- The Last Glacial Maximum (LGM) occurred between 26,000 and 18,000 years ago. It is widely known as the peak of the Ice Age, during which global temperatures fell to their lowest for tens of thousands of years.
- The Oxford results are based on hundreds of dates obtained from 42 archaeological sites in North America and Beringia (the ancient land bridge connecting the continent to Asia).
- The team used a statistical approach known as Bayesian age modelling performed on software (OxCal) developed in Oxford by Professor Christopher Bronk Ramsey.
- The analysis estimates the start of human occupation at different sites, as well as the commencement of three distinct stone tool traditions in these regions. Dates were combined statistically along with stratigraphic information from the deposits to estimate the start and end of human occupation at each of the sites and then plotted spatially across the continent.
- South Wales, Australia.
- Professor Thomas Higham is Director of the Oxford Radiocarbon Accelerator Unit, School of Archaeology and Fellow of Keble College, Oxford.
- Dr Jean-Luc Schwenninger, is senior co-author and head of Oxford’s Luminescence Dating Laboratory at the School of Archaeology.
- The Oxford work was funded by the Natural Environment Research Council (NERC; grant NF/2017/1/2), Merton College, Santander, and the Clarendon Fund. The latter also provided the funding for the paper titled, “The timing and impact of the earliest human arrivals in North America”.
- A selection of images, captions and credits can be obtained from Dr Becerra-Valdivia and Prof. Higham here https://drive.google.com/drive/folders/19YWA3avL-7z4wjCRba3l60O1HyZIUzQK
The two papers, entitled “The timing and impact of the earliest human arrivals in North America” and “Evidence of human occupation in Mexico around the Last Glacial Maximum” can be obtained from Nature’s press site or the authors named below.
• “The timing and impact of the earliest human arrivals in North America”
Dr Lorena Becerra-Valdivia, +61 02 9161 8550, firstname.lastname@example.org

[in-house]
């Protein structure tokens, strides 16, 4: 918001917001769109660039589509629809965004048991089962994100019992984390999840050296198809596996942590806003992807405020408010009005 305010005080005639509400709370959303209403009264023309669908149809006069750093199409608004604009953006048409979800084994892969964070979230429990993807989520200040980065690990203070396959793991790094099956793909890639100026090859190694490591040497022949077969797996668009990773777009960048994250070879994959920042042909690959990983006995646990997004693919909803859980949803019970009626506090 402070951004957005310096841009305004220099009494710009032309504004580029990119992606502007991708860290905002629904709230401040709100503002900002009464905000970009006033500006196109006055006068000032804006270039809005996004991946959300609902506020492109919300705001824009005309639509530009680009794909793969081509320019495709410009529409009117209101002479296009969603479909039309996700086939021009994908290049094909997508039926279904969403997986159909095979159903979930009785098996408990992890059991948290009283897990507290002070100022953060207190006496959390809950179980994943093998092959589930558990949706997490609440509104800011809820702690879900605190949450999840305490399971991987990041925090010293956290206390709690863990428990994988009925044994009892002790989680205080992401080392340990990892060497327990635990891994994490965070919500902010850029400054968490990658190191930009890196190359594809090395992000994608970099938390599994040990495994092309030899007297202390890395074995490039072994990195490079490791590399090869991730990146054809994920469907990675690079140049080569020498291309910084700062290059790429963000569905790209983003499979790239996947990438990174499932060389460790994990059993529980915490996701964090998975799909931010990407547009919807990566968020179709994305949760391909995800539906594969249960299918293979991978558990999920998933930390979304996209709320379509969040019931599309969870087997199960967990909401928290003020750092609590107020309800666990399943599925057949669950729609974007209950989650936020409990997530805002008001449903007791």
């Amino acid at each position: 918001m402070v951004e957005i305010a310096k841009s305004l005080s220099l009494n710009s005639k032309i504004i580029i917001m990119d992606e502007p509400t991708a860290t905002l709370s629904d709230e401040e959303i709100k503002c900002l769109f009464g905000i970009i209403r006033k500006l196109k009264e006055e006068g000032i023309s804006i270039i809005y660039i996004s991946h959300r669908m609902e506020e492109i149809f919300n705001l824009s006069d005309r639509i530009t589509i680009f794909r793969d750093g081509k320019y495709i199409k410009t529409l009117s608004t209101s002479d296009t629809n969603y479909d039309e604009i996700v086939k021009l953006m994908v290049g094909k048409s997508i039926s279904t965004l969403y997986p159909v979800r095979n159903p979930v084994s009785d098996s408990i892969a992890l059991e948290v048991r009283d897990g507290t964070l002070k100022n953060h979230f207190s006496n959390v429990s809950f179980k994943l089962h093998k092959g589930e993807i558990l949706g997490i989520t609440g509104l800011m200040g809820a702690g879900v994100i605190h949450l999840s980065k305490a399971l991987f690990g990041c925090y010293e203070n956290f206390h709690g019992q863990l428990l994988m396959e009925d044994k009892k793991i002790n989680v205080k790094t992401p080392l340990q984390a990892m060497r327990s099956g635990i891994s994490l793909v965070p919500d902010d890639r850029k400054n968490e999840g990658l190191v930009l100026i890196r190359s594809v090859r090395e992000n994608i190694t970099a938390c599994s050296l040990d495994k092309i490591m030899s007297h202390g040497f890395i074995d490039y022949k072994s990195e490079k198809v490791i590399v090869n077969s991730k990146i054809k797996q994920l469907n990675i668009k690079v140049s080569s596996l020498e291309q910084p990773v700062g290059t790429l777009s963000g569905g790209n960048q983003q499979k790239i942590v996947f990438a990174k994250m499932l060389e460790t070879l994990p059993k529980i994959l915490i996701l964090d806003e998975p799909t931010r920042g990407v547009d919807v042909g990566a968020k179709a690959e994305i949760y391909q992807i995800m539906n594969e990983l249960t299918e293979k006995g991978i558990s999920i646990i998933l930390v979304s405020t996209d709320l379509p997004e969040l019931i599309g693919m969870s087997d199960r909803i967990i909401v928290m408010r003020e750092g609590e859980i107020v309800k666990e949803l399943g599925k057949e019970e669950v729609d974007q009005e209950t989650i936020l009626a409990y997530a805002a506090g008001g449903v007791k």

Professor Tom Higham, +44 1865 285231, email@example.com
• “Evidence of human occupation in Mexico around the Last Glacial Maximum”
Dr Ciprian Ardelean, +52 492 124 8503, firstname.lastname@example.org
For the article titled, “Evidence of human occupation in Mexico around the Last Glacial Maximum”, members of the research teams include:
Mexico: Ciprian F. Ardelean (Universidad Autónoma de Zacatecas), Juan I. Macías-Quintero (Universidad de Ciencias y Artes de Chiapas), Joaquin Arroyo-Cabrales (Instituto Nacional de Antropología e Historia), Yam Zul E. Ocampo-Díaz (Universidad Autónoma de San Luís Potosí & Grupo de Geología Exógena y del Sedimentario), Igor I. Rubio-Cisneros (Grupo de Geología Exógena y del Sedimentario), Luis Barba-Pingarón (Universidad Nacional Autónoma de México), Agustín Ortiz-Butrón (Universidad Nacional Autónoma de México), Jorge Blancas-Vázquez (Universidad Nacional Autónoma de México), Irán Rivera-González (Escuela Nacional de Antropología e Historia), Corina Solís-Rosales (Universidad Nacional Autónoma de México), María Rodríguez-Ceja (Universidad Nacional Autónoma de México), Zamara Navarro-Gutierrez (Universidad Autónoma de Zacatecas), Jesús J. De La Rosa-Díaz (Universidad Autónoma de Zacatecas), Vladimir Huerta-Arellano (Universidad Autónoma de Zacatecas), Marco B. Marroquín-Fernández (Universidad Autónoma de Zacatecas), L. Martin Martínez-Riojas (Universidad Autónoma de Zacatecas), and Alejandro López-Jiménez (Universidad Autónoma de Zacatecas).
United Kingdom: Ciprian F. Ardelean (University of Exeter), Eske Willerslev (University of Cambridge), and Devlin A. Gandy (University of Cambridge).
Denmark: Mikkel Winther Pedersen (University of Copenhagen), Martin Sikora (University of Copenhagen), and Eske Willerslev (University of Copenhagen; Wellcome Trust, Sanger Institute; and the Danish Institute for Advanced Study at The University of Southern Denmark).
Brazil: Jennifer G. Watling (Universidade de São Paulo), Vanda B. de Medeiros (Universidade de São Paulo), and Paulo E. De Oliveira (Universidade de São Paulo).
United States of America: Charles G. Oviatt (Kansas State University) and Paulo E. De Oliveira (The Field Museum of Natural History).